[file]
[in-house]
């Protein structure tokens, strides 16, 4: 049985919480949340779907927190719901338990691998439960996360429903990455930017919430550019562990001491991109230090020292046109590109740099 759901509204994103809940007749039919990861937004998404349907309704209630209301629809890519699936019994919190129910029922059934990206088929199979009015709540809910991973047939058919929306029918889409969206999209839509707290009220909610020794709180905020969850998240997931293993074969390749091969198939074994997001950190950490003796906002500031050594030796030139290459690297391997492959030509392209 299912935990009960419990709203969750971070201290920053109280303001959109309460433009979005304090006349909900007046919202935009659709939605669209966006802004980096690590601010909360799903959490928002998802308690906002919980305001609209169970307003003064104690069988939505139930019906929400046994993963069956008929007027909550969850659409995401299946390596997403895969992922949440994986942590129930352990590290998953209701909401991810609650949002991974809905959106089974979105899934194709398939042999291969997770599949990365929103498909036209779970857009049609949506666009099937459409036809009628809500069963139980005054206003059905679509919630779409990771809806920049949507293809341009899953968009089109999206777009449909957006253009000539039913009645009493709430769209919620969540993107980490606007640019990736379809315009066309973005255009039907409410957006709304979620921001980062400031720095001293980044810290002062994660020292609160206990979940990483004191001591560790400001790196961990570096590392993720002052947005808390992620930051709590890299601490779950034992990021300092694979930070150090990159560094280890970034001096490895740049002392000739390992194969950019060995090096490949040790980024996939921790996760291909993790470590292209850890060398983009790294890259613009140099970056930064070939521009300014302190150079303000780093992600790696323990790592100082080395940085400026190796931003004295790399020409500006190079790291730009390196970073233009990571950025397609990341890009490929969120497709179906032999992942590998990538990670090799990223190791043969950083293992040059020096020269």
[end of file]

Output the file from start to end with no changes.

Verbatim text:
[in-house]
């Protein structure tokens, strides 16, 4: 049985919480949340779907927190719901338990691998439960996360429903990455930017919430550019562990001491991109230090020292046109590109740099 759901509204994103809940007749039919990861937004998404349907309704209630209301629809890519699936019994919190129910029922059934990206088929199979009015709540809910991973047939058919929306029918889409969206999209839509707290009220909610020794709180905020969850998240997931293993074969390749091969198939074994997001950190950490003796906002500031050594030796030139290459690297391997492959030509392209 299912935990009960419990709203969750971070201290920053109280303001959109309460433009979005304090006349909900007046919202935009659709939605669209966006802004980096690590601010909360799903959490928002998802308690906002919980305001609209169970307003003064104690069988939505139930019906929400046994993963069956008929007027909550969850659409995401299946390596997403895969992922949440994986942590129930352990590290998953209701909401991810609650949002991974809905959106089974979105899934194709398939042999291969997770599949990365929103498909036209779970857009049609949506666009099937459409036809009628809500069963139980005054206003059905679509919630779409990771809806920049949507293809341009899953968009089109999206777009449909957006253009000539039913009645009493709430769209919620969540993107980490606007640019990736379809315009066309973005255009039907409410957006709304979620921001980062400031720095001293980044810290002062994660020292609160206990979940990483004191001591560790400001790196961990570096590392993720002052947005808390992620930051709590890299601490779950034992990021300092694979930070150090990159560094280890970034001096490895740049002392000739390992194969950019060995090096490949040790980024996939921790996760291909993790470590292209850890060398983009790294890259613009140099970056930064070939521009300014302190150079303000780093992600790696323990790592100082080395940085400026190796931003004295790399020409500006190079790291730009390196970073233009990571950025397609990341890009490929969120497709179906032999992942590998990538990670090799990223190791043969950083293992040059020096020269």